Kamala Harris pays tribute to fallen soldiers after backlash over Memorial Day tweet

Kamala Harris
Vice President Kamala Harris delivers remarks to the National League of Cities via video conference Monday, March 8, 2021, from the South Court Auditorium of the Eisenhower Executive Office Building at the White House. |

Vice President Kamala Harris paid tribute to fallen members of the U.S. Armed Forces one day after she faced criticism from numerous people for referring to Memorial Day as a long three-day weekend without mentioning the significance of the national holiday.

“Throughout our history, our service men and women have risked everything to defend our freedoms and our country. As we prepare to honor them on Memorial Day, we remember their service and their sacrifice,” Harris tweeted Sunday.

On Saturday, her tweet, along with a photo of herself smiling, read, “Enjoy the long weekend.”

Observed on the last Monday in May, Memorial Day is a federal holiday in memory of those who have died while serving in the U.S. military.

Suggesting Harris was missing a significant detail in her tweet, Rep. Lee Zeldin, a Republican from New York who's running for governor of that state, wrote on Twitter, “… and pay tribute to the courageous men and women of our nation’s military who sacrificed their lives in defense of our freedoms and liberties.”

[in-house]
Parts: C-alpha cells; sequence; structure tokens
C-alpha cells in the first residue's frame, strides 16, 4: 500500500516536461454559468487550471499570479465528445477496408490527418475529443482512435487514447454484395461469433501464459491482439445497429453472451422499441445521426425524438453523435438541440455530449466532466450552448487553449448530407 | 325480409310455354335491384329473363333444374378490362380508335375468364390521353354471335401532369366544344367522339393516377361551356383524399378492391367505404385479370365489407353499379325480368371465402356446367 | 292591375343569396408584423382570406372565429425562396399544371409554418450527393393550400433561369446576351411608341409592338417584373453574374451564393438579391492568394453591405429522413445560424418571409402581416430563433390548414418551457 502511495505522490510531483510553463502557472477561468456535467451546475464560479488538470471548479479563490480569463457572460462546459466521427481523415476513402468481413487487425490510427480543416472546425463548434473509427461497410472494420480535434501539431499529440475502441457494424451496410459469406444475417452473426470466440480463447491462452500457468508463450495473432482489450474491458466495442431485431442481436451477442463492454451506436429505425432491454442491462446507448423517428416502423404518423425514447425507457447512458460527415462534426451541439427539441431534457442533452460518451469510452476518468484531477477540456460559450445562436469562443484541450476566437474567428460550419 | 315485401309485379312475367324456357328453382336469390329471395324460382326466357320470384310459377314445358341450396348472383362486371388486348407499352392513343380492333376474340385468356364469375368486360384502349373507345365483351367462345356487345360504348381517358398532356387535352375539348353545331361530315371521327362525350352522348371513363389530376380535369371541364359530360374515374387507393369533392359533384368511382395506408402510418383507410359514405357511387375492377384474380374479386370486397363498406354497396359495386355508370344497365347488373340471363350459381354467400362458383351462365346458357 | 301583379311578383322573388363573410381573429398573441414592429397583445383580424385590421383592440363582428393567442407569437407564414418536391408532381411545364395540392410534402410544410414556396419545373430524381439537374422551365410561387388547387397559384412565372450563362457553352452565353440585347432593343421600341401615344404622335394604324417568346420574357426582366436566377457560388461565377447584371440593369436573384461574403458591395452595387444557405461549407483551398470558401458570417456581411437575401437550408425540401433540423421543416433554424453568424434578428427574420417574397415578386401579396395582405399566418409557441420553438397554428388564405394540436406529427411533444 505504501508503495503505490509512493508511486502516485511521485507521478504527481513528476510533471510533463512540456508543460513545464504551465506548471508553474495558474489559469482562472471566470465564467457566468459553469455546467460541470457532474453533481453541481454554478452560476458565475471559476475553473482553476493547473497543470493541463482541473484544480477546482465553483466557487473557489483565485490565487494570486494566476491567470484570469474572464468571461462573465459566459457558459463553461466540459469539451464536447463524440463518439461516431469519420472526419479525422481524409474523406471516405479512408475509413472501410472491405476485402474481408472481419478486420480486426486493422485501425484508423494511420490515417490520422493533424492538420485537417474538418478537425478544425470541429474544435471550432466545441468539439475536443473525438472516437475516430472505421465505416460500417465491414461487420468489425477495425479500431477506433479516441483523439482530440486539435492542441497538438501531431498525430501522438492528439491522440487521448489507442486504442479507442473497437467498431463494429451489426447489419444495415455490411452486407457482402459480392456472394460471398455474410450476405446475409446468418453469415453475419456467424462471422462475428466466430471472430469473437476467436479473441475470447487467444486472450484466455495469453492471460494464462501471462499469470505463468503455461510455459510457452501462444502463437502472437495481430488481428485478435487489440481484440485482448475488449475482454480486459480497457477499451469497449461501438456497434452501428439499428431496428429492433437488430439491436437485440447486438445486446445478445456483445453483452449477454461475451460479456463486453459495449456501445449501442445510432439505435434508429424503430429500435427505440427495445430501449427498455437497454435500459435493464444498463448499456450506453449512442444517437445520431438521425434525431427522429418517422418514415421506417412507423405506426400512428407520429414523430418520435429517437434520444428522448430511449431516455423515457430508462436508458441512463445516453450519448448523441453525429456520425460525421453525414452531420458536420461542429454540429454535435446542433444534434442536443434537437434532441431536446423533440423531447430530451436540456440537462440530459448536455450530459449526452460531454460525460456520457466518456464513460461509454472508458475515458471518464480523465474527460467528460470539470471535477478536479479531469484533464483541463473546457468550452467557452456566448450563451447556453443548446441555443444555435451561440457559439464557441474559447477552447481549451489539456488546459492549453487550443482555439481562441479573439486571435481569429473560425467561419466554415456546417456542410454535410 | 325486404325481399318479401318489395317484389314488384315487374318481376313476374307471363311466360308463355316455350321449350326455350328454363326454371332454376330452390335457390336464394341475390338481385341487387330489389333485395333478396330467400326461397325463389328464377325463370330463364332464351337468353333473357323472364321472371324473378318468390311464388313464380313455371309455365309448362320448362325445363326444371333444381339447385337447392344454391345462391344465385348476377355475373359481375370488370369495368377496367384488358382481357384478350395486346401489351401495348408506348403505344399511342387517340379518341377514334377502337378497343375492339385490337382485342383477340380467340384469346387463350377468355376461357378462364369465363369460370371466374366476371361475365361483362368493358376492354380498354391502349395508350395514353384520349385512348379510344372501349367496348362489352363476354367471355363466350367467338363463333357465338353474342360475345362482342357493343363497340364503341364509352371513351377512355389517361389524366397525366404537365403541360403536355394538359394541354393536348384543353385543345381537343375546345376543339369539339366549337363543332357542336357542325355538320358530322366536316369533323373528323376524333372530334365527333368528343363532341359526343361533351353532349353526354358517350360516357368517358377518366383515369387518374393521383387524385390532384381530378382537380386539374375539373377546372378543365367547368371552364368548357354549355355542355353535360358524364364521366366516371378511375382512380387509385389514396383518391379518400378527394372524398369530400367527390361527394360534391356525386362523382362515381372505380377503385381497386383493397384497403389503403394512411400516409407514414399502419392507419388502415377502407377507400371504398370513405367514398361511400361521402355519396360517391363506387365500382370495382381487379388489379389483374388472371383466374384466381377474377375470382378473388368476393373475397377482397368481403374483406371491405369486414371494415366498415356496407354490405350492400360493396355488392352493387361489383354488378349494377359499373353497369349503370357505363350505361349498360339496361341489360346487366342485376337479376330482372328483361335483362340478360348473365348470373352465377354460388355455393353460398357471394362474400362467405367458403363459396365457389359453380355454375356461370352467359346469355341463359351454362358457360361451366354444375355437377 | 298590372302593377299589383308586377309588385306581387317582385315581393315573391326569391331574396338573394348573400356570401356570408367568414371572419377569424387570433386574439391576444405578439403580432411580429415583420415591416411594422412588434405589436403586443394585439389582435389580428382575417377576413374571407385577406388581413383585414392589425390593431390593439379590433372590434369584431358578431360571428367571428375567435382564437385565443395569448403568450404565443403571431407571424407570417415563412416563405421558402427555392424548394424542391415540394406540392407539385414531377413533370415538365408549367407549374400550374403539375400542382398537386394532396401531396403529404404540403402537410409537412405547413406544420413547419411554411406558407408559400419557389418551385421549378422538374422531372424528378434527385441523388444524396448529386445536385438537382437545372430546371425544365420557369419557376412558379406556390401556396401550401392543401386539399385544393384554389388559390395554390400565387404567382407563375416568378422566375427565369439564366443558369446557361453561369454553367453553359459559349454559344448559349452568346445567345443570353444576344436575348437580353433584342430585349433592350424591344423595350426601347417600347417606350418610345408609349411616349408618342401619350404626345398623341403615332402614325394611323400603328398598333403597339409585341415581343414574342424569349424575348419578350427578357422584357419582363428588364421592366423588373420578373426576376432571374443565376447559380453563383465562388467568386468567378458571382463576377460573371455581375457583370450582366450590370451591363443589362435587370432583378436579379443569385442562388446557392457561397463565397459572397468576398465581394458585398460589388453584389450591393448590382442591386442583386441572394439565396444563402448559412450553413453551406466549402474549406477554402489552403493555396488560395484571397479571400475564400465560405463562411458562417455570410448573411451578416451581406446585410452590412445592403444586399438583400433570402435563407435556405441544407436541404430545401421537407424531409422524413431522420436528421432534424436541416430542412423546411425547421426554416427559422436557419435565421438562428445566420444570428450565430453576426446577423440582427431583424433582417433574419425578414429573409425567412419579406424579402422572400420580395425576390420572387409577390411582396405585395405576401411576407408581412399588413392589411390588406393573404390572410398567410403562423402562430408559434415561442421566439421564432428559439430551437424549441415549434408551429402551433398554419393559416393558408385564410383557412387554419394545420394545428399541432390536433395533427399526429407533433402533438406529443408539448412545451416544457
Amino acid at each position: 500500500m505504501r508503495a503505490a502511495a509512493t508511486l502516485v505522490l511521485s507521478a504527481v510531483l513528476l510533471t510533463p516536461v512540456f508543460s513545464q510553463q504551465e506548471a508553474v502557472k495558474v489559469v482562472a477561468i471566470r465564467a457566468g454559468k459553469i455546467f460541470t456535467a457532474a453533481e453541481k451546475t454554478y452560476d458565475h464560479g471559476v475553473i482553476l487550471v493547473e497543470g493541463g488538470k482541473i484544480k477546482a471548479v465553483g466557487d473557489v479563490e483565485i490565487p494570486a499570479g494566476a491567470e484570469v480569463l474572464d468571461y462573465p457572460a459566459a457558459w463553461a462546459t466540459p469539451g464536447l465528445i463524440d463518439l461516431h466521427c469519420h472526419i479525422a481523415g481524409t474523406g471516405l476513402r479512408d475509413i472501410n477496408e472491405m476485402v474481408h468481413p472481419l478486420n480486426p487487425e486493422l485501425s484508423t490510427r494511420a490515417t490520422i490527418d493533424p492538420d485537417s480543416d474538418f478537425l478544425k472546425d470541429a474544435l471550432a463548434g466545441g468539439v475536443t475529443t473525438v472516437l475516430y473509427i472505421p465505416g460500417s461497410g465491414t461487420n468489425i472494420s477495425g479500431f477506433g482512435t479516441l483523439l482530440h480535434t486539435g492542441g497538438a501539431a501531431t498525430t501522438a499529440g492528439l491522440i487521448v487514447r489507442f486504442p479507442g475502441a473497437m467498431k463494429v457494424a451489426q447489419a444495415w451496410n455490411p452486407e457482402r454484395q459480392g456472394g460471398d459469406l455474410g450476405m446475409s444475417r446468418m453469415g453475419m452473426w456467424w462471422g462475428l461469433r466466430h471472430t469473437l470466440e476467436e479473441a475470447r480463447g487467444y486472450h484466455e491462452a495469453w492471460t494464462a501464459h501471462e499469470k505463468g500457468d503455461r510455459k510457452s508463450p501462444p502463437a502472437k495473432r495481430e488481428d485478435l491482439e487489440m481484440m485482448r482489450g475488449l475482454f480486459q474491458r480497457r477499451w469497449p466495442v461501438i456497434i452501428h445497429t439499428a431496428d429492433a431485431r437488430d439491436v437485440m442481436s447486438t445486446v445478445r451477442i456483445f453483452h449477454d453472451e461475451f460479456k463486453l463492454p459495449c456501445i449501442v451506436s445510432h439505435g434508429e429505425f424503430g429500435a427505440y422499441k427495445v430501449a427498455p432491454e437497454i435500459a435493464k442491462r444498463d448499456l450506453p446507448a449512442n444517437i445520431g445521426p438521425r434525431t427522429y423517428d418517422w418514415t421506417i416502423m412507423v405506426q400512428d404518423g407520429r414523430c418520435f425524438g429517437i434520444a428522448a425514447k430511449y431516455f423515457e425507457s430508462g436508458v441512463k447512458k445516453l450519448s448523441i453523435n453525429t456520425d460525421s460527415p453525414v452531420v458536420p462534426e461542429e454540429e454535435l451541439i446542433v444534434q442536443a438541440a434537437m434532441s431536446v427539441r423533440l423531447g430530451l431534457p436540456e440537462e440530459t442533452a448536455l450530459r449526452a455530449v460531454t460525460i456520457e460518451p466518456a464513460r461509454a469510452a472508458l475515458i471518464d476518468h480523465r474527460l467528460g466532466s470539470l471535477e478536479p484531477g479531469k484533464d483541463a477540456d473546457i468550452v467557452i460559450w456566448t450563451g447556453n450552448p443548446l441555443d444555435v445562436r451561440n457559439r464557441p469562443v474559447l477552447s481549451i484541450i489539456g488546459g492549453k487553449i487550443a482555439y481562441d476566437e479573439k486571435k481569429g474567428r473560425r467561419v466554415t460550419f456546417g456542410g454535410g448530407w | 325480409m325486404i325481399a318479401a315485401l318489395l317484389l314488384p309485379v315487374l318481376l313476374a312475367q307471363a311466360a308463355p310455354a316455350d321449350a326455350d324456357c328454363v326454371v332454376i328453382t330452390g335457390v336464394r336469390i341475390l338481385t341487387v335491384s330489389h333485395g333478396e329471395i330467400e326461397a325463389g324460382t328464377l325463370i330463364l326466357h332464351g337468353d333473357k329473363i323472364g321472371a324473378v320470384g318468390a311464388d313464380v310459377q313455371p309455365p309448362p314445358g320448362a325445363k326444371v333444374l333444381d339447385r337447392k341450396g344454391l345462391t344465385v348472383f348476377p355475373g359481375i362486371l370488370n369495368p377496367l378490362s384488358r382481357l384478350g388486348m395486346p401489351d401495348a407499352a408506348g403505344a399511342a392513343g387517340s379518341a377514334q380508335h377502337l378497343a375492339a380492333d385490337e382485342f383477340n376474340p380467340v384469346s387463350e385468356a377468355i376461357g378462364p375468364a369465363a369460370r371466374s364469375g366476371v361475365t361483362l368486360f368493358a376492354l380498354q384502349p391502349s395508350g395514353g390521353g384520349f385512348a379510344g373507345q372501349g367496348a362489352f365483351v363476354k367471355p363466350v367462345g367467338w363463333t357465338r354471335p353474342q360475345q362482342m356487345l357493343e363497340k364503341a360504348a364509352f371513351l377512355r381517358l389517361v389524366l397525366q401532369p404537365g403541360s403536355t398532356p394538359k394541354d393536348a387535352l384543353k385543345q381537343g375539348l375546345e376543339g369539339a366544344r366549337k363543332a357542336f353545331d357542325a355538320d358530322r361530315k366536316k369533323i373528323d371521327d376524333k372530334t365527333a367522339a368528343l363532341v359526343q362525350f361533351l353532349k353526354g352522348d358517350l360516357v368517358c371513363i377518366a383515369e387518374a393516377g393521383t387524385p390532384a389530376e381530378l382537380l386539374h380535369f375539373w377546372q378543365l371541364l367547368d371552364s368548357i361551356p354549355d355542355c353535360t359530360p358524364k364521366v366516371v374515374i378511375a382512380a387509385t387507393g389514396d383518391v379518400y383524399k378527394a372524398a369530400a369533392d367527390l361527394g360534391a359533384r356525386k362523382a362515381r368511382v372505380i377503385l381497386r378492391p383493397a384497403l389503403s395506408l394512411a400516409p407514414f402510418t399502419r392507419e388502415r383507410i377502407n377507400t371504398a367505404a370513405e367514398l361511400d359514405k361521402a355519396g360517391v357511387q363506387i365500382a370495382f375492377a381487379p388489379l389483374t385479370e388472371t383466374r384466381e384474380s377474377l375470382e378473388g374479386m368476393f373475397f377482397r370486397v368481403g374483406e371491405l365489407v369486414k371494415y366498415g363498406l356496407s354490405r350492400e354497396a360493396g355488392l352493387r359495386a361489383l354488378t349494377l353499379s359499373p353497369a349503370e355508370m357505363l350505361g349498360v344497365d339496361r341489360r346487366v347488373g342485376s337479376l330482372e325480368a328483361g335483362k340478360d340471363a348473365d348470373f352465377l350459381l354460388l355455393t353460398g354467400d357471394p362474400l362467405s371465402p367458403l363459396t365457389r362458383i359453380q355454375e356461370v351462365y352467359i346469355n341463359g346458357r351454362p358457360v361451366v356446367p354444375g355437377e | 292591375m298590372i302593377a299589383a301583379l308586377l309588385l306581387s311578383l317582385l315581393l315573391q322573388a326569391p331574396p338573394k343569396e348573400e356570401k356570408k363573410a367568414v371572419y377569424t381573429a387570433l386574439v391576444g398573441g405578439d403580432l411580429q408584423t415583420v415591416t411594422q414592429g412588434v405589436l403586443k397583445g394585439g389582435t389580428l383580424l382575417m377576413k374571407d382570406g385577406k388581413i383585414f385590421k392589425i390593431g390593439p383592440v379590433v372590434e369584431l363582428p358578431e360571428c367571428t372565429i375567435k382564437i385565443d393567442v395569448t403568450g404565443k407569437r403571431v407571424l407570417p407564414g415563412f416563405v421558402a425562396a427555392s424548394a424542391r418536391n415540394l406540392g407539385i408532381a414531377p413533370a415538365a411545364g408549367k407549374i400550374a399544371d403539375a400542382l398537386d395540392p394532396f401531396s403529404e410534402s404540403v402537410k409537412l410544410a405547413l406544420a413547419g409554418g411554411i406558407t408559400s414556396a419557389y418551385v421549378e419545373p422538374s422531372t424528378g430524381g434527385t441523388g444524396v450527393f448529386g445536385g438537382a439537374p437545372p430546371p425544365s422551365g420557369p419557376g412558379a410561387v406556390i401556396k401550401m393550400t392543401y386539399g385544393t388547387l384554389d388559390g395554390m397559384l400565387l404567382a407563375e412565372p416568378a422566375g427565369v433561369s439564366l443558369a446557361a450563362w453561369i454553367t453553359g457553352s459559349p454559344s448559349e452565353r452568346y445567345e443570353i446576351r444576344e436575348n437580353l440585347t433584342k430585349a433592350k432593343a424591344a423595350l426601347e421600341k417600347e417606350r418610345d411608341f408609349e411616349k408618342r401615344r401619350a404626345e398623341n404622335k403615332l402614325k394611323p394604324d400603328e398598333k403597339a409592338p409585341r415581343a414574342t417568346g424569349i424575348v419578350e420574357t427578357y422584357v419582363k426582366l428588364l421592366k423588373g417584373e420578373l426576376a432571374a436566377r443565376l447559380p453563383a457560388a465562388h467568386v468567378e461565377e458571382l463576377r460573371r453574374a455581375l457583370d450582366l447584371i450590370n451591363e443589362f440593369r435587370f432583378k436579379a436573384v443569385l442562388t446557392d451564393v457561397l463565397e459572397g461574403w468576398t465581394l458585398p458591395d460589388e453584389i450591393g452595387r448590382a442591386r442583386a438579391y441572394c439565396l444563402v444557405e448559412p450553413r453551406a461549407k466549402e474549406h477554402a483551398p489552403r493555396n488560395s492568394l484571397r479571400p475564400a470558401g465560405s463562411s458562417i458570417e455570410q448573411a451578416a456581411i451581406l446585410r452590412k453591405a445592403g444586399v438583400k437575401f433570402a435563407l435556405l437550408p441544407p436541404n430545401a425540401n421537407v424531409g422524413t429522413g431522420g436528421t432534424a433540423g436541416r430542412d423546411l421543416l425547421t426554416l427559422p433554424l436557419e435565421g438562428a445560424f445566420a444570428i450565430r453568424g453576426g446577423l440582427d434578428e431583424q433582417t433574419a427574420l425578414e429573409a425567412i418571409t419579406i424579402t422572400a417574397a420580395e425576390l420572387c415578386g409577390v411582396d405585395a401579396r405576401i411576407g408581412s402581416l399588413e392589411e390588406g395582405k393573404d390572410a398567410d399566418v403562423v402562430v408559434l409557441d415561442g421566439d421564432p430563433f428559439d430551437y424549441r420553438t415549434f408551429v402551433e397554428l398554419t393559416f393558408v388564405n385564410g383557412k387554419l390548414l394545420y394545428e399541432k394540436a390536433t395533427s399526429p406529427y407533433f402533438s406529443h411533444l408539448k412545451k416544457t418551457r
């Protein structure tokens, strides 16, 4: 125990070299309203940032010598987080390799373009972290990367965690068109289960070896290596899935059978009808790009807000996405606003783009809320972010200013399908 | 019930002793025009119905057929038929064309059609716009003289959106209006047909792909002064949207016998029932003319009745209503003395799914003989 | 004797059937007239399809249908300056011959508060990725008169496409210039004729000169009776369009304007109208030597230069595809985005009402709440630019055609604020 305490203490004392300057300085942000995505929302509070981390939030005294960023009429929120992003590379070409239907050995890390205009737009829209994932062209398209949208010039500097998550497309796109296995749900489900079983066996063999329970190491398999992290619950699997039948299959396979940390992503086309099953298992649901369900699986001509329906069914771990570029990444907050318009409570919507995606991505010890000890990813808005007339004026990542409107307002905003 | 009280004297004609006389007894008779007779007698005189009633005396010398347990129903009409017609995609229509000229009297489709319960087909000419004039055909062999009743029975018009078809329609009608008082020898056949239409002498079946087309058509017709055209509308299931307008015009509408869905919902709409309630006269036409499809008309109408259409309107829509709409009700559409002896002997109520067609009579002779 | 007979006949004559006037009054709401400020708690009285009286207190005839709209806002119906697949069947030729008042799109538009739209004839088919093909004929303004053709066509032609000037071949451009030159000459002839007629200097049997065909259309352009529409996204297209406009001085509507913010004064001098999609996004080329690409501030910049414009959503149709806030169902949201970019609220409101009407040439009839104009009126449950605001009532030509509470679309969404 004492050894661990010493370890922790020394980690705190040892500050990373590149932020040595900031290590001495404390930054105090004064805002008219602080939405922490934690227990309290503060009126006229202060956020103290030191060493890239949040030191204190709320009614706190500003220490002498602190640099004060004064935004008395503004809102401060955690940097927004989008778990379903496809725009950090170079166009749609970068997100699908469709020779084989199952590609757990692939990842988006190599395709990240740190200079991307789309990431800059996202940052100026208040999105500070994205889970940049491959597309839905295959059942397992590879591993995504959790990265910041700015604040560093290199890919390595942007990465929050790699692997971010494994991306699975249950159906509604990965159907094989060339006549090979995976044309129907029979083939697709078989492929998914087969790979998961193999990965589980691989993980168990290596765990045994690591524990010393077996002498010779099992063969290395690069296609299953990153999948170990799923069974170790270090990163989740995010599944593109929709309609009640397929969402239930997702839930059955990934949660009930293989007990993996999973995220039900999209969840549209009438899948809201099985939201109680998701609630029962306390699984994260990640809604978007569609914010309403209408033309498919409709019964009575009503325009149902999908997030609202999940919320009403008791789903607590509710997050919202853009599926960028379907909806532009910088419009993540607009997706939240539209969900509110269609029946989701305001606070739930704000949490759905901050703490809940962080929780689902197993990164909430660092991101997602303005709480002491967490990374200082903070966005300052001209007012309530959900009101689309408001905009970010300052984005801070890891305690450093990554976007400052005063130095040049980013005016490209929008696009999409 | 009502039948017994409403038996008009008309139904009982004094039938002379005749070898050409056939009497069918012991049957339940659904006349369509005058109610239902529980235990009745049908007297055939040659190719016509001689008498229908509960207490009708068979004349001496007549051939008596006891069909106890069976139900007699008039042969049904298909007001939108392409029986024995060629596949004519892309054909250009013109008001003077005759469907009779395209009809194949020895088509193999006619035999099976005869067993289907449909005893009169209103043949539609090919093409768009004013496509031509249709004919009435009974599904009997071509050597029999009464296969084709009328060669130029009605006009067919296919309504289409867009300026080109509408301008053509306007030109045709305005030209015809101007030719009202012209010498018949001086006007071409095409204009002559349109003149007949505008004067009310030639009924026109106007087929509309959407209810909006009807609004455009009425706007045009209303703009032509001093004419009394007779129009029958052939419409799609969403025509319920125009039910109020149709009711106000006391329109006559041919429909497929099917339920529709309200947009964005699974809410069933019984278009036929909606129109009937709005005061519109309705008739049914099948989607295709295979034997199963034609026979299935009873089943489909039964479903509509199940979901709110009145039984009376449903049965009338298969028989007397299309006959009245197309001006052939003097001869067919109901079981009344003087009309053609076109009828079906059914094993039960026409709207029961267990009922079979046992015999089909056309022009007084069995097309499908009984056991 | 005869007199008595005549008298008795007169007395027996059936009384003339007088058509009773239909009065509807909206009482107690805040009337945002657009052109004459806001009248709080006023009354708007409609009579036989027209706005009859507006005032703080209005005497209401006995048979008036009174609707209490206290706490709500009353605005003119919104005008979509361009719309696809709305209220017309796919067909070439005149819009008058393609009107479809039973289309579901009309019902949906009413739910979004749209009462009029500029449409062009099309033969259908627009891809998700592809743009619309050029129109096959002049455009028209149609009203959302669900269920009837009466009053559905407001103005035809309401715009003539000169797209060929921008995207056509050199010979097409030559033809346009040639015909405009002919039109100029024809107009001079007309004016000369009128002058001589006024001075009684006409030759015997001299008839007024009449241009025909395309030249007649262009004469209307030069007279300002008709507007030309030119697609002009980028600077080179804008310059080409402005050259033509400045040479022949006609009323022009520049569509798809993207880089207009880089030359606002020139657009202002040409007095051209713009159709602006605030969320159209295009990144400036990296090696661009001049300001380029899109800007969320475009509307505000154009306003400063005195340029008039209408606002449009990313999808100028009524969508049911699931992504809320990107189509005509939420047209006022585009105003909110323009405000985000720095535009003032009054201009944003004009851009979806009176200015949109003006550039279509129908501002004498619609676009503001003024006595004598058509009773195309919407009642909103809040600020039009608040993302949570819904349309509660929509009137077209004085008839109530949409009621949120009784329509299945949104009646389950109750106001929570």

Paul Szoldra, the editor of the military news site Task & Purpose, called the vice president’s tweet a “real misfire.”

“It is a long weekend. It’s also Memorial Day weekend, which means far more than our government officials should acknowledge: a time to remember and honor the millions of Americans who lost their lives in our nation’s defense,” Szoldra tweeted.

“Don’t forget why we have a long weekend,” wrote one Tony Lederer who included a picture of the Vietnam Memorial.

Last month, Harris was criticized by Republican lawmakers for refusing to go to the southern border amid the immigration crisis that continues to overwhelm Border Patrol agents who apprehended 178,622 people crossing the border in April. Instead, Harris decided to speak with Mexican President Andres Manuel Lopez Obrador to discuss a tree-planting proposal in Central America in an attempt to provide more jobs and reduce migration.

This proposal didn’t address the influx of fentanyl, heroin and methamphetamine trafficked into the U.S. by drug cartels and illegal border crossings by people from China and other nations.

An official with the U.S. Customs and Border Protection told members of Congress this month that fentanyl seizures at the U.S.-Mexico border have increased by 308%.

Troy Miller, the senior official performing the duties of commissioner of U.S. Customs and Border Protection, appeared before the House Appropriations Committee’s Homeland Security Subcommittee on May 19 to discuss the continued surge in illegal border crossings at the U.S.-Mexico border and the resources that CBP needs to respond to the situation and carry out its duties effectively.

“Our fentanyl seizures are up 308% in fiscal year ‘21,” Miller said. He also noted that heroin seizures have increased by 14%, cocaine seizures have increased by 100%, and methamphetamine seizures have increased by 20% in the same period.

At least 46% of Americans believe the situation at the U.S. border has worsened compared with what it was under former President Donald Trump about two years ago, according to a recent Fox News poll, which revealed that only 15% of Americans think otherwise.

Harris has neither visited the border region nor held a news conference about her border-related duties since she took on a special border assignment from Biden on March 24.

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